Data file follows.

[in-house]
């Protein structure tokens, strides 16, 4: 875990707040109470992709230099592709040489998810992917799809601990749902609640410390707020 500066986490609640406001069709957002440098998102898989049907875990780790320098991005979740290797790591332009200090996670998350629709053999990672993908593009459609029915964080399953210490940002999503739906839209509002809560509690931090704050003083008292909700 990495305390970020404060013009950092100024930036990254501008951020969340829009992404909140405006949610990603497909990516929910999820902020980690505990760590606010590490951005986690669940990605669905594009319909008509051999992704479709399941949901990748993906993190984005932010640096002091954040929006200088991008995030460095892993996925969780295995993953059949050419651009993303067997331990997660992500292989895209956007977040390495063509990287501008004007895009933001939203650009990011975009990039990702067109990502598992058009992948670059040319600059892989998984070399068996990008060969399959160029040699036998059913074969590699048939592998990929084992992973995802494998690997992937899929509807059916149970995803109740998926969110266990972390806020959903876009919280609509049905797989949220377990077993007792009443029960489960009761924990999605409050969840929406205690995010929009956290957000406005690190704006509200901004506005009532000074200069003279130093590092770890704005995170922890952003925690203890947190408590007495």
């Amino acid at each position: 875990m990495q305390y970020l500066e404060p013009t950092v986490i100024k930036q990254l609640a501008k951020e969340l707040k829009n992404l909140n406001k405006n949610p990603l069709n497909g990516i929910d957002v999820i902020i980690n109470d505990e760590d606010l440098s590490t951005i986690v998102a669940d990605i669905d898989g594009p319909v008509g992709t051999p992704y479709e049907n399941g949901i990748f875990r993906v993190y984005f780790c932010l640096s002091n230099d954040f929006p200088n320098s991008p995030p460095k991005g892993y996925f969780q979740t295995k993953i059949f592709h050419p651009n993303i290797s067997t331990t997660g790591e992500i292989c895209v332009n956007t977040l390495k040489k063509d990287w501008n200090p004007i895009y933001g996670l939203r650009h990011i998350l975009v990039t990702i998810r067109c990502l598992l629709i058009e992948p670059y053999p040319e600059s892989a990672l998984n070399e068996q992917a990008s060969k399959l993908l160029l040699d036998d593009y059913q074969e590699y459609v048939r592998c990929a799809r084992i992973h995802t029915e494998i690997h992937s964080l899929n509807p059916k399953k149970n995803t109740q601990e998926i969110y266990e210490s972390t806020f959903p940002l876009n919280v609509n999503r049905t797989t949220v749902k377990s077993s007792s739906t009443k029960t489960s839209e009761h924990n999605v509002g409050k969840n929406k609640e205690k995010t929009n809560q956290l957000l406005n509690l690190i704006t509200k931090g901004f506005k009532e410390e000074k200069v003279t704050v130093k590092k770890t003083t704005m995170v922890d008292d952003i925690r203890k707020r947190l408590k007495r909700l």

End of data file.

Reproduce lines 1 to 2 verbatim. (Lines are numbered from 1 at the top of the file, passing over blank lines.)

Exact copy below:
[in-house]
């Protein structure tokens, strides 16, 4: 875990707040109470992709230099592709040489998810992917799809601990749902609640410390707020 500066986490609640406001069709957002440098998102898989049907875990780790320098991005979740290797790591332009200090996670998350629709053999990672993908593009459609029915964080399953210490940002999503739906839209509002809560509690931090704050003083008292909700 990495305390970020404060013009950092100024930036990254501008951020969340829009992404909140405006949610990603497909990516929910999820902020980690505990760590606010590490951005986690669940990605669905594009319909008509051999992704479709399941949901990748993906993190984005932010640096002091954040929006200088991008995030460095892993996925969780295995993953059949050419651009993303067997331990997660992500292989895209956007977040390495063509990287501008004007895009933001939203650009990011975009990039990702067109990502598992058009992948670059040319600059892989998984070399068996990008060969399959160029040699036998059913074969590699048939592998990929084992992973995802494998690997992937899929509807059916149970995803109740998926969110266990972390806020959903876009919280609509049905797989949220377990077993007792009443029960489960009761924990999605409050969840929406205690995010929009956290957000406005690190704006509200901004506005009532000074200069003279130093590092770890704005995170922890952003925690203890947190408590007495």